/ Modified aug 7, 2020 12:30 p.m.

Sun Tran regains riders, but faces an uncertain future

Transit advocates say federal funding is key to the agency's future.

Ronstadt covid The Ronstadt Transit Center on August 1, 2020.
Jake Steinberg/AZPM

Fewer people were choosing to take the bus before the pandemic arrived. Then, coronavirus fears led to plummeting ridership in March. Though riders are returning to the service, it's unclear what public transit in Tucson will look like next year.

A Sun Tran bus ride is already a massively different experience from just a few months ago. Riders board in the back of the bus and haven't had to pay a fare since March. A plexiglass shield separates the driver from the cab. Riders are required to wear masks.

It's a challenging time for public transportation. Many agencies were just beginning to recover from budget cuts imposed during the last recession. But the Great Recession saw people flock to transit as gas prices rose. This time around, things couldn't be more different.

Sun Tran general manager Steve Spade estimates ridership took a 40% drop when the pandemic first began. It's since rebounded slightly, but is still down by as much as 60% compared to this time last year.

But even with fewer riders and virtually no fare revenue, bus service hasn't changed — with the exception of a couple express routes aimed at suburban commuters — thanks to the nearly $100 million the city received from the CARES Act.

But it won't last. The funds only cover costs through the end of the year. Democrats and Republicans in Congress disagree about what a fourth COVID stimulus package should include. But many transit agencies, including Sun Tran, are advocating for funds specifically for public transportation.

David King, a professor of transportation planning at Arizona State University, said two things have to happen to save transit. One is federal support.

"Because if ridership is down so much, it's going to be very hard for state and local elected officials to justify spending money on transit when there's so many other needs, you know, whether it's affordable housing or food banks or schools. The other thing is, people have to go back to work in offices."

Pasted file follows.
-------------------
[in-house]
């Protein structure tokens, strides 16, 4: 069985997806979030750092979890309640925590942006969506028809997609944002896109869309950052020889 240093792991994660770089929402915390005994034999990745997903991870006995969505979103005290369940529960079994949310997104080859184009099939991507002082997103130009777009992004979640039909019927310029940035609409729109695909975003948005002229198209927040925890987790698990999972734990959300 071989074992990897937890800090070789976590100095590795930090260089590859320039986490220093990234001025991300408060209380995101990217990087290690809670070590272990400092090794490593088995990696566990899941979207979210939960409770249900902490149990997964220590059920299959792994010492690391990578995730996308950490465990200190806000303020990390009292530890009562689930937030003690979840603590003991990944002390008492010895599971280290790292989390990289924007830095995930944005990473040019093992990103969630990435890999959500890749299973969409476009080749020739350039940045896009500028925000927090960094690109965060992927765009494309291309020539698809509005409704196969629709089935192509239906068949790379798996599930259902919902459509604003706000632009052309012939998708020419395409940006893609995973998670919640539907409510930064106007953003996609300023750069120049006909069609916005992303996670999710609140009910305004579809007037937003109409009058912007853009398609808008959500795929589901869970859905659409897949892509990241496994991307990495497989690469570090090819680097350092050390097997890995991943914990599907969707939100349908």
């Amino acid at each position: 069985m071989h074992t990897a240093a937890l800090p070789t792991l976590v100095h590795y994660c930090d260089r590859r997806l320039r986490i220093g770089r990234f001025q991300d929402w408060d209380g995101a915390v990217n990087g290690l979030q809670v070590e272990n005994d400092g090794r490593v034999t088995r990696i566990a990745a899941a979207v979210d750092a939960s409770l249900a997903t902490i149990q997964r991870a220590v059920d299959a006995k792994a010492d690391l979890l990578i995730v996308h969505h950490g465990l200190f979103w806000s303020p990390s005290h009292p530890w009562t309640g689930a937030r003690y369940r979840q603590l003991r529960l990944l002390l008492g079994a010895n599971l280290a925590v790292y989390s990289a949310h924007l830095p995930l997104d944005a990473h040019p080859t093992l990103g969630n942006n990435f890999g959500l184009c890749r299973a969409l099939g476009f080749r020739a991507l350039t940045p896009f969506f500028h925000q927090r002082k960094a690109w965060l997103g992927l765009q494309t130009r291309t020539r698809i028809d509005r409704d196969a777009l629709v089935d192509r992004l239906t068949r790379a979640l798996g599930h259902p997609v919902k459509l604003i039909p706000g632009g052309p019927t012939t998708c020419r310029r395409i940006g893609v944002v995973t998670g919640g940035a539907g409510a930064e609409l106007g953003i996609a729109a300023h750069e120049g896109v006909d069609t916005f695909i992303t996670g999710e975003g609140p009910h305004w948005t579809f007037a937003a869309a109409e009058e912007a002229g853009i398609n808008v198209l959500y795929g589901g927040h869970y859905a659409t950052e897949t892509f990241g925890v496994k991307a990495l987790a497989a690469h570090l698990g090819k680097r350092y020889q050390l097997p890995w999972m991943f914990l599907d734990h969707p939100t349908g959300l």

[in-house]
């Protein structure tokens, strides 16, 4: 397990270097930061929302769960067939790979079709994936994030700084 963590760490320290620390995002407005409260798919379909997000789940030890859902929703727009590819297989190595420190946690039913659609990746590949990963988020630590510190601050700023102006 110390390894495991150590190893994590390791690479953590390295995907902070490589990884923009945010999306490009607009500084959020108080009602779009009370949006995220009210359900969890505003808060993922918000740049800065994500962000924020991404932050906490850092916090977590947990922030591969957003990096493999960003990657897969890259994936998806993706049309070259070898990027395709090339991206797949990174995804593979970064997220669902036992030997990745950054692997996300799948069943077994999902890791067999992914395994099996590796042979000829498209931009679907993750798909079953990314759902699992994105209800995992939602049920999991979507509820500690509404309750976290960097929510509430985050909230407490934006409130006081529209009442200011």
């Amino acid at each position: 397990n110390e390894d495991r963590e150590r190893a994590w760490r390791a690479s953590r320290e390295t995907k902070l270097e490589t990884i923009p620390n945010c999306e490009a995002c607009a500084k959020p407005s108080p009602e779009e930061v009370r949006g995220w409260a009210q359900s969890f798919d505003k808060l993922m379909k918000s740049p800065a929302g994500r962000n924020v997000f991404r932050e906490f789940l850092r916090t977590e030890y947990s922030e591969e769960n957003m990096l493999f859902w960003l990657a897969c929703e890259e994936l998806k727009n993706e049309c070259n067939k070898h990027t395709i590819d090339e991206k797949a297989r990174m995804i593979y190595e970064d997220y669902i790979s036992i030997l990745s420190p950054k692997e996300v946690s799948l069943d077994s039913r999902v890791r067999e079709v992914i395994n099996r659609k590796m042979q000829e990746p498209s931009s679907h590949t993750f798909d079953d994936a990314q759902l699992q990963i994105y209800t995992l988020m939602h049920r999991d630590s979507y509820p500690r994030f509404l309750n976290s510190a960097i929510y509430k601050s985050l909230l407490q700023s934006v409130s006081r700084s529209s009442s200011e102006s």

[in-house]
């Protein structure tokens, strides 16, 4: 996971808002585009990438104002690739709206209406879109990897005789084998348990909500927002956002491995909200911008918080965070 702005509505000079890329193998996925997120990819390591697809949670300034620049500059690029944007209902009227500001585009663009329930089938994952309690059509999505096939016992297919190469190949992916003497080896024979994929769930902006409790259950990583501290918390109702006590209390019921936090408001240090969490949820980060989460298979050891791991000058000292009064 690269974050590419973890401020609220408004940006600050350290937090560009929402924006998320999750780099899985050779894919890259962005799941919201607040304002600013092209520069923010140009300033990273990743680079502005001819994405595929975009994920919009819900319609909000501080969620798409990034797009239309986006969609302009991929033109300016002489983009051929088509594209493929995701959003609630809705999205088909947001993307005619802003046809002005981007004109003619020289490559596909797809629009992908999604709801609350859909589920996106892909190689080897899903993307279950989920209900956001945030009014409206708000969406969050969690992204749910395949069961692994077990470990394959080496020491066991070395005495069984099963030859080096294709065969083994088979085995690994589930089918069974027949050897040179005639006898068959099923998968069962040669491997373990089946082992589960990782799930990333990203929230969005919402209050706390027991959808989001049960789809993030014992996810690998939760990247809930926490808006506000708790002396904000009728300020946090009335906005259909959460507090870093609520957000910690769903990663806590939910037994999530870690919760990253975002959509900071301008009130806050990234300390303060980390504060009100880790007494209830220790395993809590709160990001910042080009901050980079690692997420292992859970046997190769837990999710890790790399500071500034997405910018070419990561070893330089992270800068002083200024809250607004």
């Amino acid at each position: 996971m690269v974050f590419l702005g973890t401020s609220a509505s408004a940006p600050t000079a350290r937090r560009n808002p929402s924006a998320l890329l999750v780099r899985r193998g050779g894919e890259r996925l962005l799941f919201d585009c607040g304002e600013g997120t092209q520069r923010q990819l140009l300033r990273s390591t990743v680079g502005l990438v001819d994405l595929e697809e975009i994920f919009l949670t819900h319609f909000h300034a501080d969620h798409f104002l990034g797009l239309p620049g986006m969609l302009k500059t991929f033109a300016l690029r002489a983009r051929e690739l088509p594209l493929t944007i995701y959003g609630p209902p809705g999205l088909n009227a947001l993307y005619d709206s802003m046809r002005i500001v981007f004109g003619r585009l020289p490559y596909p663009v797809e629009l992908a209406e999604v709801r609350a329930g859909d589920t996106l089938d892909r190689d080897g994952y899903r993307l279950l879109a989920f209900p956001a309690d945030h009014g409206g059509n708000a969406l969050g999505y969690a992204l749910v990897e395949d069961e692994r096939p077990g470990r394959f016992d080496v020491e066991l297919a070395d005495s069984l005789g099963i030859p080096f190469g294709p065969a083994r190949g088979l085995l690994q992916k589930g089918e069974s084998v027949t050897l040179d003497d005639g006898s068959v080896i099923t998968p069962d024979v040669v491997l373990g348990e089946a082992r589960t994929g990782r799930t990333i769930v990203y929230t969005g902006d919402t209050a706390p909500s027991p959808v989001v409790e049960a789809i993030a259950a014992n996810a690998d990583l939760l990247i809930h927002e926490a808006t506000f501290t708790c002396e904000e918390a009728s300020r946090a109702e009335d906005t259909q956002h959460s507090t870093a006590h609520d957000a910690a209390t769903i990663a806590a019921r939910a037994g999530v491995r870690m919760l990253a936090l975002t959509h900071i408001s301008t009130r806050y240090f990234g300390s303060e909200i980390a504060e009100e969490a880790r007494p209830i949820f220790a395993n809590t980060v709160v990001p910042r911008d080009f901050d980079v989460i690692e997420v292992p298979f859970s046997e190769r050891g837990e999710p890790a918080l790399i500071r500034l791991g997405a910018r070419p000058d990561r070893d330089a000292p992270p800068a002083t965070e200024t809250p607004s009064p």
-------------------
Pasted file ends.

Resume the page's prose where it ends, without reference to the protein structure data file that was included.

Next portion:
That's big because transit systems in most cities, including Tucson, are set up like a wheel: Downtown is the center where all the bus routes converge like spokes. But someone who works in an office downtown is more likely to have a job where they can work from home. And if they don't come back, King said transit won't be viable in the places where it works best. "And that's gonna have repercussions downstream," he said.

If ridership doesn't come back, service will eventually need to be cut. San Francisco recently had to permanently take half of its buses off the street. Ironically, in difficult economic times King said transit becomes even more important because it's more affordable than owning a car.

It's also important if the city wants to reduce traffic and carbon emissions. King said agencies will have to get creative if they want to prevent a so-called "death spiral," where low ridership leads to cuts in service which further reduces ridership and so on.

In a bid to win riders back, Sun Tran is experimenting. Spade said the agency recently added a feature to its app that shows how full a bus is so riders don't have to cram onto a busy bus.

Sun Tran is also developing an on-demand transit service operated by the Sun Van paratransit division.

"It'll operate in a zone, maybe a two-mile-by-three-mile zone that will pick people up at their door and take them to their closest bus route or to another location within that area," he said.

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